When the Guardian offered John Lanchester access to the GCHQ files, the journalist and novelist was initially unconvinced. But what the papers told him was alarming: that Britain is sliding towards an entirely new kind of surveillance society
john-lanchester  gchq  guardian  surveillance  snooping  police-state  nsa  privacy  government 
october 2013 by jm
Schneier on Security: The NSA Is Breaking Most Encryption on the Internet
The new Snowden revelations are explosive. Basically, the NSA is able to decrypt most of the Internet. They're doing it primarily by cheating, not by mathematics.
It's joint reporting between the Guardian, the New York Times, and ProPublica.
I have been working with Glenn Greenwald on the Snowden documents, and I have seen a lot of them. These are my two essays on today's revelations.
Remember this: The math is good, but math has no agency. Code has agency, and the code has been subverted.
encryption  communication  government  nsa  security  bruce-schneier  crypto  politics  snooping  gchq  guardian  journalism 
september 2013 by jm
David Miranda, schedule 7 and the danger that all reporters now face | Alan Rusbridger | Comment is free | The Guardian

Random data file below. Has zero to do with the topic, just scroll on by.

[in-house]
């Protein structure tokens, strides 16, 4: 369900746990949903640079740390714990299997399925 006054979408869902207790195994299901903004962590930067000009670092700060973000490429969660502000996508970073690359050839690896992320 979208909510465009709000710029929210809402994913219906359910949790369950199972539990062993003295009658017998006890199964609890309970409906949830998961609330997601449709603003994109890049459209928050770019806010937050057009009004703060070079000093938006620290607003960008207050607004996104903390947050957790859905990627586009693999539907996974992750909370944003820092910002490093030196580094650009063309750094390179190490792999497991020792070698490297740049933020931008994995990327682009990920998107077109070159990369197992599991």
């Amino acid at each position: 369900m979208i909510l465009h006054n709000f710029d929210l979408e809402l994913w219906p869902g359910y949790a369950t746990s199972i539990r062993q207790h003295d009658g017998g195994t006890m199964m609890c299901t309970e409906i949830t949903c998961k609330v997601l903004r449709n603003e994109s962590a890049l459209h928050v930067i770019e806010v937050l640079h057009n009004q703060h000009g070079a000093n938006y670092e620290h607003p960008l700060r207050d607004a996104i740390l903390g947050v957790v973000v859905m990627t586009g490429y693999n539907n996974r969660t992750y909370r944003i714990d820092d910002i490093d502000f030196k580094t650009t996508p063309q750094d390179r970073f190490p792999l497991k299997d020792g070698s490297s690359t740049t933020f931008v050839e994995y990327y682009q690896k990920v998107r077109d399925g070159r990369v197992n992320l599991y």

The man was unmoved. And so one of the more bizarre moments in the Guardian's long history occurred – with two GCHQ security experts overseeing the destruction of hard drives in the Guardian's basement just to make sure there was nothing in the mangled bits of metal which could possibly be of any interest to passing Chinese agents. "We can call off the black helicopters," joked one as we swept up the remains of a MacBook Pro.

Whitehall was satisfied, but it felt like a peculiarly pointless piece of symbolism that understood nothing about the digital age. We will continue to do patient, painstaking reporting on the Snowden documents, we just won't do it in London. The seizure of Miranda's laptop, phones, hard drives and camera will similarly have no effect on Greenwald's work.

The state that is building such a formidable apparatus of surveillance will do its best to prevent journalists from reporting on it. Most journalists can see that. But I wonder how many have truly understood the absolute threat to journalism implicit in the idea of total surveillance, when or if it comes – and, increasingly, it looks like "when".